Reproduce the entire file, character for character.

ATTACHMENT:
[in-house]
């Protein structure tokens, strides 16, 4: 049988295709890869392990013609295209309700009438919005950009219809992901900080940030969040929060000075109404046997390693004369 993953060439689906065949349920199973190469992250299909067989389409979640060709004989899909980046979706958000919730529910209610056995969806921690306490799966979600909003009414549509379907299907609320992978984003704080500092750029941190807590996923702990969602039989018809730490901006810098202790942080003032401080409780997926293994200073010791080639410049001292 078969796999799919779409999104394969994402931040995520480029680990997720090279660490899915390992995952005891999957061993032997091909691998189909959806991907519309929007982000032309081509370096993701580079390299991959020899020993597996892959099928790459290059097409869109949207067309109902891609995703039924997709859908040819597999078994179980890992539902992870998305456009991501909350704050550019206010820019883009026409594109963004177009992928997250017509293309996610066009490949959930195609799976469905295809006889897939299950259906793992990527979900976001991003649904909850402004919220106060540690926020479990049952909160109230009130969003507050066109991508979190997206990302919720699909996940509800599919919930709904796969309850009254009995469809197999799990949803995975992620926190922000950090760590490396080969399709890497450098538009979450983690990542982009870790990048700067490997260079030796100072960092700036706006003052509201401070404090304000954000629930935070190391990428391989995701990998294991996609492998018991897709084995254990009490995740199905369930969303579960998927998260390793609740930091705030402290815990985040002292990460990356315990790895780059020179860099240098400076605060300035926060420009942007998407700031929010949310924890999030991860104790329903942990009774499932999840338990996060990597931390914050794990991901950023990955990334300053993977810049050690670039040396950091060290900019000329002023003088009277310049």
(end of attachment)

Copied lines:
[in-house]
């Protein structure tokens, strides 16, 4: 049988295709890869392990013609295209309700009438919005950009219809992901900080940030969040929060000075109404046997390693004369 993953060439689906065949349920199973190469992250299909067989389409979640060709004989899909980046979706958000919730529910209610056995969806921690306490799966979600909003009414549509379907299907609320992978984003704080500092750029941190807590996923702990969602039989018809730490901006810098202790942080003032401080409780997926293994200073010791080639410049001292 078969796999799919779409999104394969994402931040995520480029680990997720090279660490899915390992995952005891999957061993032997091909691998189909959806991907519309929007982000032309081509370096993701580079390299991959020899020993597996892959099928790459290059097409869109949207067309109902891609995703039924997709859908040819597999078994179980890992539902992870998305456009991501909350704050550019206010820019883009026409594109963004177009992928997250017509293309996610066009490949959930195609799976469905295809006889897939299950259906793992990527979900976001991003649904909850402004919220106060540690926020479990049952909160109230009130969003507050066109991508979190997206990302919720699909996940509800599919919930709904796969309850009254009995469809197999799990949803995975992620926190922000950090760590490396080969399709890497450098538009979450983690990542982009870790990048700067490997260079030796100072960092700036706006003052509201401070404090304000954000629930935070190391990428391989995701990998294991996609492998018991897709084995254990009490995740199905369930969303579960998927998260390793609740930091705030402290815990985040002292990460990356315990790895780059020179860099240098400076605060300035926060420009942007998407700031929010949310924890999030991860104790329903942990009774499932999840338990996060990597931390914050794990991901950023990955990334300053993977810049050690670039040396950091060290900019000329002023003088009277310049």